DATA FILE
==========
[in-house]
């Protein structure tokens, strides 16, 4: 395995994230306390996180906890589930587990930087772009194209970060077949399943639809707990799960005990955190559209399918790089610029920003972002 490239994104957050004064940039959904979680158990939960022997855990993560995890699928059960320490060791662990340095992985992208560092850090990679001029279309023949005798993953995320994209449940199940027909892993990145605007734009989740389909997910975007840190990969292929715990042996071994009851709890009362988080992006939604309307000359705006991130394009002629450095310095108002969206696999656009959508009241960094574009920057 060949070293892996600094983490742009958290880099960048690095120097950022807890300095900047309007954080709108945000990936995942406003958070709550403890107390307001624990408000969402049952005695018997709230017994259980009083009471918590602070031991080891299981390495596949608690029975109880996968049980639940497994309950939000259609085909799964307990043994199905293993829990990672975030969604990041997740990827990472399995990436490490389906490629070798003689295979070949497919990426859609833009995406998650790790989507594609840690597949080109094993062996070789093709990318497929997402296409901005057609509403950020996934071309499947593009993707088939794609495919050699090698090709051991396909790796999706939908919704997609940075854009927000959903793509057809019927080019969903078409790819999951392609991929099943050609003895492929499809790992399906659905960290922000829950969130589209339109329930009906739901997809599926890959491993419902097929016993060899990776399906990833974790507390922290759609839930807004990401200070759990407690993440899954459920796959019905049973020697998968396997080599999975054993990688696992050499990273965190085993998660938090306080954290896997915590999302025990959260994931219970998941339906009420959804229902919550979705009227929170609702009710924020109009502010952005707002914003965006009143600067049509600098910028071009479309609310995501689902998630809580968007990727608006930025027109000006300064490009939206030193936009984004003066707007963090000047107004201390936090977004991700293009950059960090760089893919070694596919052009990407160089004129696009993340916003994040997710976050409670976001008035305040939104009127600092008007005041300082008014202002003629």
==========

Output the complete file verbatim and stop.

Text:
[in-house]
């Protein structure tokens, strides 16, 4: 395995994230306390996180906890589930587990930087772009194209970060077949399943639809707990799960005990955190559209399918790089610029920003972002 490239994104957050004064940039959904979680158990939960022997855990993560995890699928059960320490060791662990340095992985992208560092850090990679001029279309023949005798993953995320994209449940199940027909892993990145605007734009989740389909997910975007840190990969292929715990042996071994009851709890009362988080992006939604309307000359705006991130394009002629450095310095108002969206696999656009959508009241960094574009920057 060949070293892996600094983490742009958290880099960048690095120097950022807890300095900047309007954080709108945000990936995942406003958070709550403890107390307001624990408000969402049952005695018997709230017994259980009083009471918590602070031991080891299981390495596949608690029975109880996968049980639940497994309950939000259609085909799964307990043994199905293993829990990672975030969604990041997740990827990472399995990436490490389906490629070798003689295979070949497919990426859609833009995406998650790790989507594609840690597949080109094993062996070789093709990318497929997402296409901005057609509403950020996934071309499947593009993707088939794609495919050699090698090709051991396909790796999706939908919704997609940075854009927000959903793509057809019927080019969903078409790819999951392609991929099943050609003895492929499809790992399906659905960290922000829950969130589209339109329930009906739901997809599926890959491993419902097929016993060899990776399906990833974790507390922290759609839930807004990401200070759990407690993440899954459920796959019905049973020697998968396997080599999975054993990688696992050499990273965190085993998660938090306080954290896997915590999302025990959260994931219970998941339906009420959804229902919550979705009227929170609702009710924020109009502010952005707002914003965006009143600067049509600098910028071009479309609310995501689902998630809580968007990727608006930025027109000006300064490009939206030193936009984004003066707007963090000047107004201390936090977004991700293009950059960090760089893919070694596919052009990407160089004129696009993340916003994040997710976050409670976001008035305040939104009127600092008007005041300082008014202002003629």